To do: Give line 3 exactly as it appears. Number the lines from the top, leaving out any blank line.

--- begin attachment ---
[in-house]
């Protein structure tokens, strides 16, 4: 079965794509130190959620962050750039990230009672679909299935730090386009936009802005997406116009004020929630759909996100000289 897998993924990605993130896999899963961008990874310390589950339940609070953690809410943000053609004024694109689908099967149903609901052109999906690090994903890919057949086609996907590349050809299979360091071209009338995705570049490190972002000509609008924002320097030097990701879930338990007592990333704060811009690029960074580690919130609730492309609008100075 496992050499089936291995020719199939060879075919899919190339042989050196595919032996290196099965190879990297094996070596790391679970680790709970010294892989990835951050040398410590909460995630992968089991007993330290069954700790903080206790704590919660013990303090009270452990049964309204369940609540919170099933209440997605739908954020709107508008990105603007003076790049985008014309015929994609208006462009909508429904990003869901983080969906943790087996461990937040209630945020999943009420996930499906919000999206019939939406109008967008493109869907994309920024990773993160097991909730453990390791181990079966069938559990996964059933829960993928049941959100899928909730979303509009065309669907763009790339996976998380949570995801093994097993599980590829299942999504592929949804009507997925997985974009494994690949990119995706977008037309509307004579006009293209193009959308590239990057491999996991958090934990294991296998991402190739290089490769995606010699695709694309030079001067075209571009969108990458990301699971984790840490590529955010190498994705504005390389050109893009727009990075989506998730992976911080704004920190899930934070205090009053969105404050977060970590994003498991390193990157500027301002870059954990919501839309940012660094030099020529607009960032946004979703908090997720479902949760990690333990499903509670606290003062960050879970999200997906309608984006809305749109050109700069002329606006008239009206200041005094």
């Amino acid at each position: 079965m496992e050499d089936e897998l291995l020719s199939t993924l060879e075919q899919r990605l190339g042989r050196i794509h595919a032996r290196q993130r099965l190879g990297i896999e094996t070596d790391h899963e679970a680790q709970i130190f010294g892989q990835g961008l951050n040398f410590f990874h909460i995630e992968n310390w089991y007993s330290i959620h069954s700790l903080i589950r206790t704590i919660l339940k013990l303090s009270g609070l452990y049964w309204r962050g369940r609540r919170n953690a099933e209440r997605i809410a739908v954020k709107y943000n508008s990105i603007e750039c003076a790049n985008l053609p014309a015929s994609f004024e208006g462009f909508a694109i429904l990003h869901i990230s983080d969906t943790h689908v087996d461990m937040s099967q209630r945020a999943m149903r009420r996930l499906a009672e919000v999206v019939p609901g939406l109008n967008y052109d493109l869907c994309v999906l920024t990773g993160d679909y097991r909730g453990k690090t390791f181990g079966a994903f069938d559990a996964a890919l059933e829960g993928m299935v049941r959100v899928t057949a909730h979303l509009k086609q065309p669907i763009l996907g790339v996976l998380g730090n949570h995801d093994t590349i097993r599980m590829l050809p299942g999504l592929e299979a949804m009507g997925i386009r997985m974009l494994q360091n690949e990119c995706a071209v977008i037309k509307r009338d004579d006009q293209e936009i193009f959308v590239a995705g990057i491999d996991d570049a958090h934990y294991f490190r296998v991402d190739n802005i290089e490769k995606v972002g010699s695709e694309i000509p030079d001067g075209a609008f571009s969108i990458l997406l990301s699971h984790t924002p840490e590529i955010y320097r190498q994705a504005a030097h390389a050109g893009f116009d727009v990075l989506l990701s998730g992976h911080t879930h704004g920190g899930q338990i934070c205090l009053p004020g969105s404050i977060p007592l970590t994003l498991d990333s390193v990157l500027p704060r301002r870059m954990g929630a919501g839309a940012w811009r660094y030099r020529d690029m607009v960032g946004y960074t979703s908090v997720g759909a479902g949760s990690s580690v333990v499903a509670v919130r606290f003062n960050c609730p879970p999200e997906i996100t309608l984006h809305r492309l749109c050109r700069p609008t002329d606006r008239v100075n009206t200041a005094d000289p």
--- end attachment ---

């Amino acid at each position: 079965m496992e050499d089936e897998l291995l020719s199939t993924l060879e075919q899919r990605l190339g042989r050196i794509h595919a032996r290196q993130r099965l190879g990297i896999e094996t070596d790391h899963e679970a680790q709970i130190f010294g892989q990835g961008l951050n040398f410590f990874h909460i995630e992968n310390w089991y007993s330290i959620h069954s700790l903080i589950r206790t704590i919660l339940k013990l303090s009270g609070l452990y049964w309204r962050g369940r609540r919170n953690a099933e209440r997605i809410a739908v954020k709107y943000n508008s990105i603007e750039c003076a790049n985008l053609p014309a015929s994609f004024e208006g462009f909508a694109i429904l990003h869901i990230s983080d969906t943790h689908v087996d461990m937040s099967q209630r945020a999943m149903r009420r996930l499906a009672e919000v999206v019939p609901g939406l109008n967008y052109d493109l869907c994309v999906l920024t990773g993160d679909y097991r909730g453990k690090t390791f181990g079966a994903f069938d559990a996964a890919l059933e829960g993928m299935v049941r959100v899928t057949a909730h979303l509009k086609q065309p669907i763009l996907g790339v996976l998380g730090n949570h995801d093994t590349i097993r599980m590829l050809p299942g999504l592929e299979a949804m009507g997925i386009r997985m974009l494994q360091n690949e990119c995706a071209v977008i037309k509307r009338d004579d006009q293209e936009i193009f959308v590239a995705g990057i491999d996991d570049a958090h934990y294991f490190r296998v991402d190739n802005i290089e490769k995606v972002g010699s695709e694309i000509p030079d001067g075209a609008f571009s969108i990458l997406l990301s699971h984790t924002p840490e590529i955010y320097r190498q994705a504005a030097h390389a050109g893009f116009d727009v990075l989506l990701s998730g992976h911080t879930h704004g920190g899930q338990i934070c205090l009053p004020g969105s404050i977060p007592l970590t994003l498991d990333s390193v990157l500027p704060r301002r870059m954990g929630a919501g839309a940012w811009r660094y030099r020529d690029m607009v960032g946004y960074t979703s908090v997720g759909a479902g949760s990690s580690v333990v499903a509670v919130r606290f003062n960050c609730p879970p999200e997906i996100t309608l984006h809305r492309l749109c050109r700069p609008t002329d606006r008239v100075n009206t200041a005094d000289p």